A full two years into the coronavirus pandemic, long-haul Covid patients remain sick and in desperate search of answers. They’ve lost jobs. They’ve lost their sense of self. Many say they have lost faith in the medical community.
Despite multiple studies, the launch of dozens of specialized long Covid clinics and $1.15 billion in federal funding for the National Institutes of Health to study the condition, there remains a dearth of proven treatments for people who are suffering from lingering illness after their infection.
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“There is no one right answer for many of our patients,” said Dr. Ben Abramoff, director of the Post-COVID Assessment and Recovery Clinic at Penn Medicine, which has seen more than 1,100 long Covid patients.
Compounding the problem is a lack of consensus on how to define long Covid, according to a commentary published Tuesday in the Annals of Internal Medicine from researchers at UCLA Health and the David Geffen School of Medicine in Los Angeles.
“We do not know what constitutes long Covid or how to formally diagnose it,” the authors wrote. “An improved understanding of this condition is needed to provide appropriate care for our patients.”
Most hospital-affiliated clinics, including Penn Medicine, treat patients with a variety of medical teams, including counselors, cardiologists, pulmonologists, physical therapists and immunologists.
But it can take months to get an appointment, and many patients say finding treatment for long Covid can be time-consuming and draining. That gap has allowed private companies to step in with promises of relief.
The most well-known is IncellDx, a California-based company that said it has accomplished three key goals specific to long Covid: a diagnostic test, a treatment plan, including an HIV drug and cholesterol-lowering medications, and a way to show patients that the treatment is working.
Critics counter that there are no simple blood tests or widely accepted biomarkers to determine whether someone has long Covid. Even at highly respected clinics, treatment regimens vary widely and doctors don’t offer cures. Instead, most treat the symptoms in an effort to get patients back to some sense of normalcy.
The myriad symptoms that come with long Covid make it difficult to come up with a standardized treatment.
The illness, characterized by lingering symptoms weeks to months after an infection, can take on many forms. Some people have daily migraines. Others lose their train of thought midsentence. Some can no longer walk the short distance from their front door to their mailbox.
Long waits and long-term plans
In the past two years, scores of long Covid treatment clinics, typically affiliated with hospitals or medical research centers, have opened nationwide.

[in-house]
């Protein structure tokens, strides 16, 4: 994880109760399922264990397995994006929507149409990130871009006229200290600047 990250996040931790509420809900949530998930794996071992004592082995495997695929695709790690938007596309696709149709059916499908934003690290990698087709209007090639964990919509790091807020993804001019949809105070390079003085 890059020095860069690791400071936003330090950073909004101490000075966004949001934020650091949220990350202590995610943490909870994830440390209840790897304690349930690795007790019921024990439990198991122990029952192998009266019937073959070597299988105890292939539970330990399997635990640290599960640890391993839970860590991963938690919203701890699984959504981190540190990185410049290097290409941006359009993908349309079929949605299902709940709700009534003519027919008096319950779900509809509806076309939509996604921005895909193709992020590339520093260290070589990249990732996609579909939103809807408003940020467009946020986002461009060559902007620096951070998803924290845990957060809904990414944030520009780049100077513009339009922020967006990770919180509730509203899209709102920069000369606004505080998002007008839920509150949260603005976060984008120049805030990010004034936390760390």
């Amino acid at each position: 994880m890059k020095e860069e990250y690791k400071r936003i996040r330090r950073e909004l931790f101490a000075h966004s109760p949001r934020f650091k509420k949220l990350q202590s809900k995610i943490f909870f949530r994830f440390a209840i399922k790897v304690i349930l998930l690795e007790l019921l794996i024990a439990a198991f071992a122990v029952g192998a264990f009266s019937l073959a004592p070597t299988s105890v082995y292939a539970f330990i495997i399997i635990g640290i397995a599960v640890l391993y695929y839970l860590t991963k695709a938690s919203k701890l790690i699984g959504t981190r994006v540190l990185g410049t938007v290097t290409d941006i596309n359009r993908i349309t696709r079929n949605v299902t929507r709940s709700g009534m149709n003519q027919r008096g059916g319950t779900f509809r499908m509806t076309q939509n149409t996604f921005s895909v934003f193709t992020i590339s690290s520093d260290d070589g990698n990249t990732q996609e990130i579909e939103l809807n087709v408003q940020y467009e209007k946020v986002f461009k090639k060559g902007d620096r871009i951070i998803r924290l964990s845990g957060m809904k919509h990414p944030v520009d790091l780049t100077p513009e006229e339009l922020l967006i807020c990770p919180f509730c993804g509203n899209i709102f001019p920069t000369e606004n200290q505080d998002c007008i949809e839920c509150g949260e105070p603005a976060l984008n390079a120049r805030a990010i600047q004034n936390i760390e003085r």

When Laurie Bedell, 42, of Pittsburgh, first sought treatment, she waited nearly eight months for an appointment at the Cleveland Clinic more than 130 miles away. When her health insurance refused to pay for the visit, she was forced to find a doctor closer to home.
“I waited months and got nothing done,” she said. “I’ll probably be waiting months again for hopefully somebody in Pittsburgh.”
The wait is not easy for patients like Bedell — a former nursing director who, before Covid, was accustomed to working out for two hours, six days a week. Now, she said, “I physically can’t function. I have a walker. I can’t drive because I have cognitive dysfunction, and my vision’s constantly blurry.”
At the Covid Activity Rehabilitation Program at the Mayo Clinic in Rochester, Minnesota, where doctors have treated hundreds of people with long Covid, patients are advised to take their recovery slowly.
“Patients, when they get sick, they just so want to get back to normal life,” said Dr. Greg Vanichkachorn, an occupational medicine specialist who heads Mayo’s post-Covid program.
But plunging into normal activities is exhausting after so much time being sick, and can lead to flare-ups and fatigue that feel like a relapse.
“The body just can’t handle that,” he said. “Pacing is so important — helping people understand the importance of proper pacing from the very get-go so they don’t get into this situation.”
Vanichkachorn, like many long Covid clinicians, focuses on treating symptoms. He often prescribes a blood pressure medicine called midodrine and a steroid called florinef in an attempt to improve blood flow in the body. Physical therapy is also important, he said, to help keep muscles toned and as strong as possible.
Hinda Stockstill, 35, of Cincinnati, said her long Covid has improved following a combination of treatments from both her family doctor and physicians at the Cleveland Clinic’s post-Covid treatment center.
She has undergone physical and occupational therapy, and has taken an antiviral called acyclovir and fluvoxamine, which treats depression.
“It didn’t cure me completely,” Stockstill said. “I still do have some days where I’m just so tired, I can barely get up. But they’re fewer and far between.”
“Most patients have improvement over time,” Abramoff said. But about half “don’t get back to 100 percent.”
No answers yet at the NIH
The cause of long Covid is still unknown. Why do some people infected with the coronavirus recover, while others continue to be plagued by symptoms?
Several theories exist. A recent study suggested that the immune systems in some people do not react appropriately to the virus, and don’t trigger the correct antibodies. Another study found that the coronavirus may reactivate the Epstein-Barr virus, which causes mononucleosis, or be linked to Type 2 diabetes.
In February 2021, the NIH energized legions of long-haulers with the allocation of more than $1 billion for long Covid research through 2025.
We all were really hopeful — like, OK, finally something is happening!
“We all were really hopeful — like, OK, finally something is happening!” Bedell said. She was part of a focus group of long Covid patients from which the NIH sought guidance as it began its flagship research project called Researching COVID to Enhance Recovery, or RECOVER.
The research aims to enroll 20,000 people. As of Friday, 1,175 had been enrolled, a prime example of how painstakingly slow the scientific process can be — even during a pandemic.
“I understand people are desperate,” said Dr. Stuart Katz, a principal investigator of the RECOVER trial, as well as the director of New York University Langone’s heart failure program.